The organisers of the Australian Open have decided next year's tournament will not feature court-side advertisement from betting giant William Hill, after the sport was embroiled in a huge match-fixing scandal earlier this year.
In January, a joint-investigation from the BBC and Buzzfeed uncovered widespread match-fixing practices in tennis and the tournament, the first Grand Slam on the calendar, came under scrutiny for allowing William Hill advertisements to be displayed on courts.
The British bookmaker, which was not implied in the scandal, became the Australian Open's official betting partner in 2015.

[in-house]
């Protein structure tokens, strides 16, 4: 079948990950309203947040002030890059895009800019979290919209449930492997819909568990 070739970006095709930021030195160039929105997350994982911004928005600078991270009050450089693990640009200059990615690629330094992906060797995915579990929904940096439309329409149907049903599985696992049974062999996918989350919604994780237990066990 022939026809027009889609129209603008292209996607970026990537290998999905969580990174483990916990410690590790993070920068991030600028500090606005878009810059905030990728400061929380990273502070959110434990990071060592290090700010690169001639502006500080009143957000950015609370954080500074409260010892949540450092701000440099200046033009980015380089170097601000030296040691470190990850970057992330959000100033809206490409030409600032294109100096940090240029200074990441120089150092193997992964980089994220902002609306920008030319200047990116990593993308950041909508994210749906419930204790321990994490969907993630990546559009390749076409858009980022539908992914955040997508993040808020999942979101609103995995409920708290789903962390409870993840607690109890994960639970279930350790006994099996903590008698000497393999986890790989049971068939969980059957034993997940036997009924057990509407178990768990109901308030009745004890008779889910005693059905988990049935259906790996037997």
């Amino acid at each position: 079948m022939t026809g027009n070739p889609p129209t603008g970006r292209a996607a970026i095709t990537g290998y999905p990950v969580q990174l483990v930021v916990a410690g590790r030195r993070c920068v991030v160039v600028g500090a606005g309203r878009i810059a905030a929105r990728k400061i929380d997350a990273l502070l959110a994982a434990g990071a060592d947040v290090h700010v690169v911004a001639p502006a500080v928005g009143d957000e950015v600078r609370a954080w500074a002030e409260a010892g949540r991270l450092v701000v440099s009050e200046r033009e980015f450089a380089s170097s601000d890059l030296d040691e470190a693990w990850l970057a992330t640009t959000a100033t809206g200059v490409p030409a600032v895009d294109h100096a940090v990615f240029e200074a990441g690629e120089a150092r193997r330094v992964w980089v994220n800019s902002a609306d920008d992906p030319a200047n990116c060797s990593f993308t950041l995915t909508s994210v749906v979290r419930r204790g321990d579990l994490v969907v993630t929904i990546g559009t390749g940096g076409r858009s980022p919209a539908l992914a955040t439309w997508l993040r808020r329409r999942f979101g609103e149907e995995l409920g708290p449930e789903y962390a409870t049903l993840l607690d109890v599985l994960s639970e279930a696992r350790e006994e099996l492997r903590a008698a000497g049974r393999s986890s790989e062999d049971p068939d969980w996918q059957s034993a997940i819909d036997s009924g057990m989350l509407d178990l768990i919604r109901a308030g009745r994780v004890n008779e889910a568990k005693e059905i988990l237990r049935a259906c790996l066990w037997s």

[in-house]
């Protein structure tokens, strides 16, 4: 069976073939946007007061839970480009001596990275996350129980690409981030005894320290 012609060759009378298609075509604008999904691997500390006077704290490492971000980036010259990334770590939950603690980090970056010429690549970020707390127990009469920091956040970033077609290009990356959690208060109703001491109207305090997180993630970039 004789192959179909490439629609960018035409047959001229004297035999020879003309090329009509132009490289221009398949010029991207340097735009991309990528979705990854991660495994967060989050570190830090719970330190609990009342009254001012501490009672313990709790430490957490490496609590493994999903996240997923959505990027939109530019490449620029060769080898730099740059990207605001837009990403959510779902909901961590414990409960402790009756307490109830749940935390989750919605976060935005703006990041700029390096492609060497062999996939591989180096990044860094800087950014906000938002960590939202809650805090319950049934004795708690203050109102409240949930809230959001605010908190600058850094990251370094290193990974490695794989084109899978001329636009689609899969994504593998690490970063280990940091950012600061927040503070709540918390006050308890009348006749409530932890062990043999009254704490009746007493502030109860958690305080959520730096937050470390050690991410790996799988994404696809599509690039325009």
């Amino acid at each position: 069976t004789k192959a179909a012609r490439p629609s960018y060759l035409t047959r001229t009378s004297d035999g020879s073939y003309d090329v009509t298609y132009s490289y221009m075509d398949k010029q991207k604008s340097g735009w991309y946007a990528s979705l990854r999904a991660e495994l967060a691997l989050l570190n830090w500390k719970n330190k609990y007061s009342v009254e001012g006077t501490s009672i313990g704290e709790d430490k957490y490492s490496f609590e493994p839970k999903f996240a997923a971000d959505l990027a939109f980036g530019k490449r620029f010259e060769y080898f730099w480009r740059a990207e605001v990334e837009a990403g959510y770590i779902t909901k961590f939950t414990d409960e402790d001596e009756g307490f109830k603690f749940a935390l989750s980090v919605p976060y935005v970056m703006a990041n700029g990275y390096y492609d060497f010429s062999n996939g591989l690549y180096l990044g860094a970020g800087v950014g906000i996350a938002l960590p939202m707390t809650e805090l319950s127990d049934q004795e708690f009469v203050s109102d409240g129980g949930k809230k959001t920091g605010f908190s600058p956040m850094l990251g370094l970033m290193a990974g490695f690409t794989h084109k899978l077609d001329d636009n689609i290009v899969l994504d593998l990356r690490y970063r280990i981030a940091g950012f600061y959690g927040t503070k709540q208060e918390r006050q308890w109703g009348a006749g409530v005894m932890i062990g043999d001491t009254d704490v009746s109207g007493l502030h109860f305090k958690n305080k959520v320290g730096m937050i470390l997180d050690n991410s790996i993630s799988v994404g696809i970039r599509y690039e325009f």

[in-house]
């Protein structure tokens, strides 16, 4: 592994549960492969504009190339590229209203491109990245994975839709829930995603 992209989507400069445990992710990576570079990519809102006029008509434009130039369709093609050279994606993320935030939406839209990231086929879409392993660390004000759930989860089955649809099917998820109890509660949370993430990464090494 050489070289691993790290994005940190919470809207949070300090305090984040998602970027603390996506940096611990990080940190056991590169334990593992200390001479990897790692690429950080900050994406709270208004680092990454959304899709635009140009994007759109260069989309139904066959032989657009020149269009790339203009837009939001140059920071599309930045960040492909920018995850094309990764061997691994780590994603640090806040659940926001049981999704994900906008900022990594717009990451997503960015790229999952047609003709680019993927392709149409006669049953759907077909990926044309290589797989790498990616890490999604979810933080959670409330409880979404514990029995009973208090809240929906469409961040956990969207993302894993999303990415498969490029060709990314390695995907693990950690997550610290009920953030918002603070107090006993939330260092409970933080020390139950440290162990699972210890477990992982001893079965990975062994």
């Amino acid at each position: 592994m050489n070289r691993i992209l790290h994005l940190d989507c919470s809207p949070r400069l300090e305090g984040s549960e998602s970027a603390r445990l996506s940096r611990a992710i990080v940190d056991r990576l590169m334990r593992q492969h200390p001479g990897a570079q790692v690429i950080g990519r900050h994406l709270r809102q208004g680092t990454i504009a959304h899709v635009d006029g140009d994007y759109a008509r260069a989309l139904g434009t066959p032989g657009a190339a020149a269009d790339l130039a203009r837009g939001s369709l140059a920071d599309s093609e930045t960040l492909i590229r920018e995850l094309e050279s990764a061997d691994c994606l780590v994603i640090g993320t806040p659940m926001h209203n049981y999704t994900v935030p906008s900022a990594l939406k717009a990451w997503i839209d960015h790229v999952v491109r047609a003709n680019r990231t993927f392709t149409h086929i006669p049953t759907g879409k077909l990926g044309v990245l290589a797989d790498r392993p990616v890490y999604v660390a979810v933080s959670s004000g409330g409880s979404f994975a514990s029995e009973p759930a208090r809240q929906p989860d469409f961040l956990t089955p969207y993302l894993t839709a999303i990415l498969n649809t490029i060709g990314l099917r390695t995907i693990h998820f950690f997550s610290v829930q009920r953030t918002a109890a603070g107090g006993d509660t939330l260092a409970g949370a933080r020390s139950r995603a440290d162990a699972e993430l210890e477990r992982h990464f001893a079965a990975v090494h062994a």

However, on Friday (9 December), Tennis Australia confirmed it would no longer offer "on-court signage" to the betting company.
"We have discussions with all our partners each year to amend their rights and benefits," Richard Heaselgrave, a Tennis Australia executive, was quoted as saying by the BBC.
"William Hill won't have on-court signage for 2017."
The decision was met with approval by Australian senator Nick Xenophon, who had previously urged Tennis Australia to cut ties with the bookmaker.
"It's a welcome step provided there's no sting in the tale," he said. "Ultimately I want to see an end to all gambling sponsorship at sporting events because so many children are exposed to it."
According to consultancy firm H2 Gambling Capital, Australians lose an average of A$1,500 (£900) a year on gambling, the world's largest loss per head.